Let’s not fool ourselves. There were lynchings and murders of blacks in Canada too. But we have yet to see a major Canadian film which exposes it. We do have the focused eye of writer and activist Desmond Cole, whose new bestselling non-fiction book, The Skin We’re In, documents a year of anti-Black incidents of hatred across this country. Taking the year 2017 he details, chapter by chapter, the small and large humiliations and the terror, the arrests, the street checks and the violence many Canadian blacks experience. Don’t take my word for it – take Cole’s.
What does a six year old black girl in grade 1 at Nahani Way Elementary School in Mississauga, Ont. understand when she is handcuffed and her ankles are shackled by two 200-plus pound male cops? The Peel police duo barged into her school because she was – at age 6 – having a tantrum. First, while she was sitting in a chair, the cops and handcuffed her wrists and ankles. Then they put her on the floor face down and cuffed her wrists behind her back. Just like cops do to a real perp. The girl weighed 48 pounds. Still, the lawyer for the police, Paula Rusak, told an Ontario Human Rights Tribunal that allegations of brutality against her police clients were “reckless” and “false.” She said that the police “no alternative” but to restrain the girl, given the harm the girl could have done. The police lawyer justified the police action though she conceded “the optics are not great, but I think we all know that children sometimes can be difficult to handle.”
If that’s so, how many white six year olds have been handcuffed and shackled in their public schools? The answer: probably none.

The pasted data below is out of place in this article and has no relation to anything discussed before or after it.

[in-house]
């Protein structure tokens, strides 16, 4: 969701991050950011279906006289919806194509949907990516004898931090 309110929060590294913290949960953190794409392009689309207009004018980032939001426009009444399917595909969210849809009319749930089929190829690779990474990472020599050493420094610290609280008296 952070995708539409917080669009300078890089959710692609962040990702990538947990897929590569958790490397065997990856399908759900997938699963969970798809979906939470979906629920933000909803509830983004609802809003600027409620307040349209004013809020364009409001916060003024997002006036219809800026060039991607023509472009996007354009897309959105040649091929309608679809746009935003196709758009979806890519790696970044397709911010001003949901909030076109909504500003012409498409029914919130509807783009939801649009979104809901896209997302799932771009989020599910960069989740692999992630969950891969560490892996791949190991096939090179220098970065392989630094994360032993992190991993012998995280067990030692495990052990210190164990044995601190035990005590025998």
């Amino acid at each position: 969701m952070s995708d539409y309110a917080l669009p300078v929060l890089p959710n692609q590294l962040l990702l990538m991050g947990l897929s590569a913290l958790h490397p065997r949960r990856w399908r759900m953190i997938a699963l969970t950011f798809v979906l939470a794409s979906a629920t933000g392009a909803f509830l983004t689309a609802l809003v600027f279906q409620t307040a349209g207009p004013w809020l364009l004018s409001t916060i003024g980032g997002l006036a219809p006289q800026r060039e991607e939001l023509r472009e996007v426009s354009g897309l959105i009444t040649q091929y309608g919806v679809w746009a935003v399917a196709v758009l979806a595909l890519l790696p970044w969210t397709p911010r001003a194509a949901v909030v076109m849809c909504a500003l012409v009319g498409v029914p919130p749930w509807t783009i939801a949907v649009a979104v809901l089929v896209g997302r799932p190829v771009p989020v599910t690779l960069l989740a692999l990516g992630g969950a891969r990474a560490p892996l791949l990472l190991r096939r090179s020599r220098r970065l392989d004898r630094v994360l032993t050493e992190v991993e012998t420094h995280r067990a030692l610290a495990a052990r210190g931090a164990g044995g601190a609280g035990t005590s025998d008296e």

I can’t imagine what the little girl and her mother thought. Images of slavery flash through my mind. In a vicious and racist taunt, an African Nova Scotian employee was confronted by a black statue being lynched at his workplace, Leon’s Furniture in suburban Halifax.
Afua Cooper a historian and the former James Robinson Johnston Chair in Black Canadian Studies at Dalhousie University says that hiding two centuries of slavery in Canada takes some doing, but its “Canada’s best kept secret.” In NS, the number of racist anti-black incidents is climbing. For instance in Former Prime Minister Harper noted that Canada “has no history of colonialism”. Current Prime Minister Trudeau was captured in at least three photos and one video wearing black face.
He said he didn’t realize (at the time) that it was racist. He implored Canadians to give him and the Liberals another mandate to run the country (turned into the 2019 majority government) and allow him to “continue to do the work that is necessary to keep us moving forward in the right way.” Whatever that means.
Afua Cooper notes that the legacy of slavery in Canada amounts to “the erasure of blackness.” Something that many in the school system and the police continue to promulgate.